This presentation shall consider Futuresonic as a model of practice, and will explore an emerging area of artistic interest to do with social technologies and the city, that has emerged from the festival’s early engagements in locative media. Futuresonic, established 1995, was an early event to explore mobile and locative arts. This created an opportunity to look anew at public art and other spatial practices, and also has energised an interdisciplinary thinking of the city. The outcome today is a focus in the festival on social and participatory artworks which seek to reimagine, free and make strange lived city spaces.
Futuresonic’s involvement in locative media grew out of a series of workshops in 2003, and culminated in the Mobile Connections exhibition at the Urbis Museum Manchester during Futuresonic, the first major exhibition worldwide on mobile, wireless and locative arts to feature an exhibition, conference and call for submissions. It sought to explore forms of expression that are intrinsic or unique to mobile and wireless media, and led to the proposition that, just as net art is the art of the Internet, so locative art can be understood to be the art of mobile and wireless systems. Following this a taxonomy of locative media arts was written, which distinguished between mapping, ambulatory and geoannotation projects that were primarily documentary, figurative or social. Locative media contains a strongly social moment, and much early interest focused on the notion of ‘social interfaces to places’ (Russell). However, criticisms of locative media have highlighted how much of the field works with a very narrow, technologically deterministic understanding of location and with little or no engagement in lived spaces and social context. The legacy of this period for the author was a focus on social arts and social technologies.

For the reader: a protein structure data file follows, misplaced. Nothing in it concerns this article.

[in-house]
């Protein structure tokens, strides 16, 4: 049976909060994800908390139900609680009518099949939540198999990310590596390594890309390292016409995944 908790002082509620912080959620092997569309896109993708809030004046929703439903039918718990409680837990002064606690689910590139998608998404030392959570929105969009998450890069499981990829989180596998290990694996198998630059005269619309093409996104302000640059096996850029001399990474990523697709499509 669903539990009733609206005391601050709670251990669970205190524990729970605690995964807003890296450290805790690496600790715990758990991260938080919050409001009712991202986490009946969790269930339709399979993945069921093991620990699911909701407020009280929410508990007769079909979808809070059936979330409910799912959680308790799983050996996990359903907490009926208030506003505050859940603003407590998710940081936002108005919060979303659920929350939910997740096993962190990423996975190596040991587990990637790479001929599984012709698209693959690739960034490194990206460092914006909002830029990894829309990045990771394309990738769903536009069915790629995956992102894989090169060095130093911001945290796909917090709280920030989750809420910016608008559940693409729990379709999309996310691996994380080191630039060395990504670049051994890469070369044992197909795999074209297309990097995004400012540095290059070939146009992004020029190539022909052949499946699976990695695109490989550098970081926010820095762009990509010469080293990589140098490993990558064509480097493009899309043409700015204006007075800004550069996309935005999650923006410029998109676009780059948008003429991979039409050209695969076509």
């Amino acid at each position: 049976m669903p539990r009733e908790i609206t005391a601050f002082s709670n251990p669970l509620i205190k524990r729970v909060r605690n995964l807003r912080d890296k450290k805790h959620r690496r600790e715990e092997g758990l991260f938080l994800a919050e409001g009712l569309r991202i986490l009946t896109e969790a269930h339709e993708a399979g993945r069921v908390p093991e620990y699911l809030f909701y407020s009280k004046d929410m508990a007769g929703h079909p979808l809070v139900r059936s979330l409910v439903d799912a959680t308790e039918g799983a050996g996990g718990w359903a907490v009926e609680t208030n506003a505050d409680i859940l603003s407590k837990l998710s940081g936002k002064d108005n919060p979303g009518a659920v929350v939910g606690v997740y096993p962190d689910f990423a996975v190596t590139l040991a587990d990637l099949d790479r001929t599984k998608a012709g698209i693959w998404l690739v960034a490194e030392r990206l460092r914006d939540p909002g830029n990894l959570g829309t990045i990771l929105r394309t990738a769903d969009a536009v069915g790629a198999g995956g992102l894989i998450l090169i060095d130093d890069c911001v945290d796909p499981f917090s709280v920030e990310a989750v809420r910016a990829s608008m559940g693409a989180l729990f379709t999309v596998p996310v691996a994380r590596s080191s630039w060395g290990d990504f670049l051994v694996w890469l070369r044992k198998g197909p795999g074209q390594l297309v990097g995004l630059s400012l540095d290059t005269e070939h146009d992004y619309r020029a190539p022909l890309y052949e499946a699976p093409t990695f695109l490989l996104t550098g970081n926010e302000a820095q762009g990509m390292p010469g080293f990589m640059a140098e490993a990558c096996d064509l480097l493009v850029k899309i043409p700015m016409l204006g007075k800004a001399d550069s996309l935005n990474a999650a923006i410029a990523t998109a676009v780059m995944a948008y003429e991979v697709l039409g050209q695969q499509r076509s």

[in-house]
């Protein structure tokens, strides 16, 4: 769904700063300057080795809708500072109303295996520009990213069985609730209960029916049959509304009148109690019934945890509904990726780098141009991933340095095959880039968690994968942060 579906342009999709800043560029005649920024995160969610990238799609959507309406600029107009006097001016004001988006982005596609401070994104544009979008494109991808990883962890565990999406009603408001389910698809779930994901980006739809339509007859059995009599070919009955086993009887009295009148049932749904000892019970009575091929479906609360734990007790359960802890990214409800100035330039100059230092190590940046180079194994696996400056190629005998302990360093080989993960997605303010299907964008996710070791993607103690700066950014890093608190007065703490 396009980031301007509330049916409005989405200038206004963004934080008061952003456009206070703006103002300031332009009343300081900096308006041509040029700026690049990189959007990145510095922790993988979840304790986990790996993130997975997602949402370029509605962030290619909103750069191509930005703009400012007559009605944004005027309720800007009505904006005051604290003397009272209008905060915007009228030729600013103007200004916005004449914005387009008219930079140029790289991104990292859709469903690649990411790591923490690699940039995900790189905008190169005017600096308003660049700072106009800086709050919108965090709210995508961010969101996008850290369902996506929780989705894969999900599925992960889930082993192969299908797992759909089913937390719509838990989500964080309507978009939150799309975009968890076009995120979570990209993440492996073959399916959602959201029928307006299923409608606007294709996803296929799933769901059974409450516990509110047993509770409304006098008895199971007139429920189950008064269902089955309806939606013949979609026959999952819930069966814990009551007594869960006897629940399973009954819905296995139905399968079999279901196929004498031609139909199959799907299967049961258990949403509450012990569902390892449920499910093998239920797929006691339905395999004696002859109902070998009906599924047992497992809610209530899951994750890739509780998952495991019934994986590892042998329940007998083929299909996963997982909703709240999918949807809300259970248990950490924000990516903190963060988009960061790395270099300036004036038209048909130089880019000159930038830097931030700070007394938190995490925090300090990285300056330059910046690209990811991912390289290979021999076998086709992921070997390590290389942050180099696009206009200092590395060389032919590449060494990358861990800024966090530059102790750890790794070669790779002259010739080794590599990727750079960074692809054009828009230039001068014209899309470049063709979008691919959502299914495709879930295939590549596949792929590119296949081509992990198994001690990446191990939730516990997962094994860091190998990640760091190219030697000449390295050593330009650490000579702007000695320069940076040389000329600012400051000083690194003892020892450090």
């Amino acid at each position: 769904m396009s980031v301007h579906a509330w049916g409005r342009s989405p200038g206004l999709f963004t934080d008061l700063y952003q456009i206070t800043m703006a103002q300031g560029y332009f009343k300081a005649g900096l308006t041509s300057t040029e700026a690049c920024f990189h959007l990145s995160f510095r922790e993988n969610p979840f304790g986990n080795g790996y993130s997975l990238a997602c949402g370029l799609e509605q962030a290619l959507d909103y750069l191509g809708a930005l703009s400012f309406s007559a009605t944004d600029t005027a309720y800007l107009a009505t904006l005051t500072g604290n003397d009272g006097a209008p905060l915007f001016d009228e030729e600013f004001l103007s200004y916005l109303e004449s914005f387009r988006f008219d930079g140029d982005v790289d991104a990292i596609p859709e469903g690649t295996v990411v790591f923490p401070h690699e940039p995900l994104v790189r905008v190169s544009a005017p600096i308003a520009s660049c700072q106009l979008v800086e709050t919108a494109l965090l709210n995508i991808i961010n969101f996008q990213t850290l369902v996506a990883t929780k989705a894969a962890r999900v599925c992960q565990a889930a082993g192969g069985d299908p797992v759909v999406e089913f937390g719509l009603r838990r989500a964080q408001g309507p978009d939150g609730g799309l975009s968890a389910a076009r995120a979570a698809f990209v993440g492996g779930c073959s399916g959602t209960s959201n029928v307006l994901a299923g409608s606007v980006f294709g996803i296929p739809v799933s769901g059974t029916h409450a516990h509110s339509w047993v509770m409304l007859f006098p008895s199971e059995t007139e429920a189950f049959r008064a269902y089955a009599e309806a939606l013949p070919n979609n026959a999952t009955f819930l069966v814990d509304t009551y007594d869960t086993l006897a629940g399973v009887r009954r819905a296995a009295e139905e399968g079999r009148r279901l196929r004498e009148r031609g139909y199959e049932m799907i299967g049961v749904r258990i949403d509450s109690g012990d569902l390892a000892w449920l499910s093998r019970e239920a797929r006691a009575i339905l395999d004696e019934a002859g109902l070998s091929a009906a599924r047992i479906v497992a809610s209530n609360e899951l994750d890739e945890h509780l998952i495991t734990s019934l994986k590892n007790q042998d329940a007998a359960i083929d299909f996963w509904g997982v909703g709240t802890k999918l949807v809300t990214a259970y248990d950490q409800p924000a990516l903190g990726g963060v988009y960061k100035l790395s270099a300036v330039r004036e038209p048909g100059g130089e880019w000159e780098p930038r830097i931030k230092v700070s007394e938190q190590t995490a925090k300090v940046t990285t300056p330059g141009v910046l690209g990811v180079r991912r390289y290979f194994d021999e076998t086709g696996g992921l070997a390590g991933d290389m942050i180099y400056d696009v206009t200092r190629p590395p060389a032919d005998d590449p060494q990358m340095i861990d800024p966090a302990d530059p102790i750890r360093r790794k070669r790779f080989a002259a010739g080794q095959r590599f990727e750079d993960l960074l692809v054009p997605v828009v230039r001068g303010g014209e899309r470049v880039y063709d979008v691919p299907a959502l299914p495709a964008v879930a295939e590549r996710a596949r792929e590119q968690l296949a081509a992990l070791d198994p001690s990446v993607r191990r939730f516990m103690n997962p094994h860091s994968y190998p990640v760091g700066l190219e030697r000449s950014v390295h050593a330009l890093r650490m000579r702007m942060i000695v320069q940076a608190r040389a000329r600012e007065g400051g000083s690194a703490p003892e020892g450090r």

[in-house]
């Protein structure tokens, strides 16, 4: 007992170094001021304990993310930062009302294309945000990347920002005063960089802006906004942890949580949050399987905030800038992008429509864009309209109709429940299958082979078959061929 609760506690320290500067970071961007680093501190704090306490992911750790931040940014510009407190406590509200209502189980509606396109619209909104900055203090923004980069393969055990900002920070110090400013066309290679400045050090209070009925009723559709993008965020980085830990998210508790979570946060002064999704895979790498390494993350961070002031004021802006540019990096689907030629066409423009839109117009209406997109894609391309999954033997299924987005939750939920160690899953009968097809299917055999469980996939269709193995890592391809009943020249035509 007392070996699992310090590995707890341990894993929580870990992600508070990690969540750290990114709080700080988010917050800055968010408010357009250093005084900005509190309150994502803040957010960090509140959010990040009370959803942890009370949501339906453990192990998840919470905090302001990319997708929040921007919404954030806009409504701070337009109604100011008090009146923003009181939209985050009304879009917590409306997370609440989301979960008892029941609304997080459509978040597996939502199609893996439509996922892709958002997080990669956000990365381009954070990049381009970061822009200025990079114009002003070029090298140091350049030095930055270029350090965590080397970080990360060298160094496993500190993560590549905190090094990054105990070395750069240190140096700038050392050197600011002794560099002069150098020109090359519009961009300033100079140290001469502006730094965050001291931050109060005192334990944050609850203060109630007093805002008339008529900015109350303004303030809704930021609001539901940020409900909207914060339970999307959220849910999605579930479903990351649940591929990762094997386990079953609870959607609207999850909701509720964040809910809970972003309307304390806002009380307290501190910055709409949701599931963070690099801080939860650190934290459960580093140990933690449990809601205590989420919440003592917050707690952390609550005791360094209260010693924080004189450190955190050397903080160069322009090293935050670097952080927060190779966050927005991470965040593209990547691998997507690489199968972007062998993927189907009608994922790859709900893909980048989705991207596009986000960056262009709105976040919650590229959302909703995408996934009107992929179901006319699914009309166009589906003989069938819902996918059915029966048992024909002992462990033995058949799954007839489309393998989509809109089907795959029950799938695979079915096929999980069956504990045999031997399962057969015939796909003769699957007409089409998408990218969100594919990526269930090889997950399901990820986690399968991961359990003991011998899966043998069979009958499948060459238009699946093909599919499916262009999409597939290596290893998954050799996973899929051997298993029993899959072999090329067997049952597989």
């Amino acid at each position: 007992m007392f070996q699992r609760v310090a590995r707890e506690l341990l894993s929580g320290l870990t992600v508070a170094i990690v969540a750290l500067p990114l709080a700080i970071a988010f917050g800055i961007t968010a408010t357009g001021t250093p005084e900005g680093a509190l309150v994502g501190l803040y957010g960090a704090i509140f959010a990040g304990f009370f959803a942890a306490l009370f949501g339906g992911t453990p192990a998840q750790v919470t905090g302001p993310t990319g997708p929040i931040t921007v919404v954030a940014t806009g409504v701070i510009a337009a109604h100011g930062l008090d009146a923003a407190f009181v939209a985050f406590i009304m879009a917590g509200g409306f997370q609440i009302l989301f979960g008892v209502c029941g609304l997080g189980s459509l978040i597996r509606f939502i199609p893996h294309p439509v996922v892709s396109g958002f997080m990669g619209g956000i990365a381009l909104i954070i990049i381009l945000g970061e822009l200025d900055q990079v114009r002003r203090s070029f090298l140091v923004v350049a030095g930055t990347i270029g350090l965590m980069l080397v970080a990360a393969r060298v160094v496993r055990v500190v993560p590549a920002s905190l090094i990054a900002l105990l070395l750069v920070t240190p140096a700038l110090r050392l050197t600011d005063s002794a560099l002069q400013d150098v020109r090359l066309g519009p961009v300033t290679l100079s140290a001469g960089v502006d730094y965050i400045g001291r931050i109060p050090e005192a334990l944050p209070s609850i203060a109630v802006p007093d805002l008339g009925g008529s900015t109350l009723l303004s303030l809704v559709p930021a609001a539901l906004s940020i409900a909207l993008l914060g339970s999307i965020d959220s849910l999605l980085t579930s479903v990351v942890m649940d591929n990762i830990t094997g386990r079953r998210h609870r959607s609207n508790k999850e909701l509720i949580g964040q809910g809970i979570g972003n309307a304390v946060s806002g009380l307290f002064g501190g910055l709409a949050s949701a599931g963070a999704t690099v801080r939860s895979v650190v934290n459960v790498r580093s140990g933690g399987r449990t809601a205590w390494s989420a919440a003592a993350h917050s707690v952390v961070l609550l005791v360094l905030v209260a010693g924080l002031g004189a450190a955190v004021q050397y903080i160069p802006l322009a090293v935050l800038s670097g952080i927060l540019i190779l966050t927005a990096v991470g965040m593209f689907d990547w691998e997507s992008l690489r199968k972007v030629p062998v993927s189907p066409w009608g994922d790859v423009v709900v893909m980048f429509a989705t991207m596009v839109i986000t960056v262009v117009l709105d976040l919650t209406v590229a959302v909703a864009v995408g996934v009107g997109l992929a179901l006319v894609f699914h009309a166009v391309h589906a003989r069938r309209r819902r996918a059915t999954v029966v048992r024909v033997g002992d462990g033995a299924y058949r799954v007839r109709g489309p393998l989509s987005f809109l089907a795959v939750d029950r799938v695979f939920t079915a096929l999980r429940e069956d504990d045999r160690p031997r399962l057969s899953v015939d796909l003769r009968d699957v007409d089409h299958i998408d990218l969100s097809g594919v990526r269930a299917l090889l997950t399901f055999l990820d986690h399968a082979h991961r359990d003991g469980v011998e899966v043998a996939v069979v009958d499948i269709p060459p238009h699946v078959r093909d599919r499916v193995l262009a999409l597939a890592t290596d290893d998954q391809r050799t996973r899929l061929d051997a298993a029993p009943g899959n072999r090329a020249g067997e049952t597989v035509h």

Drew Hemment (UK) Biography
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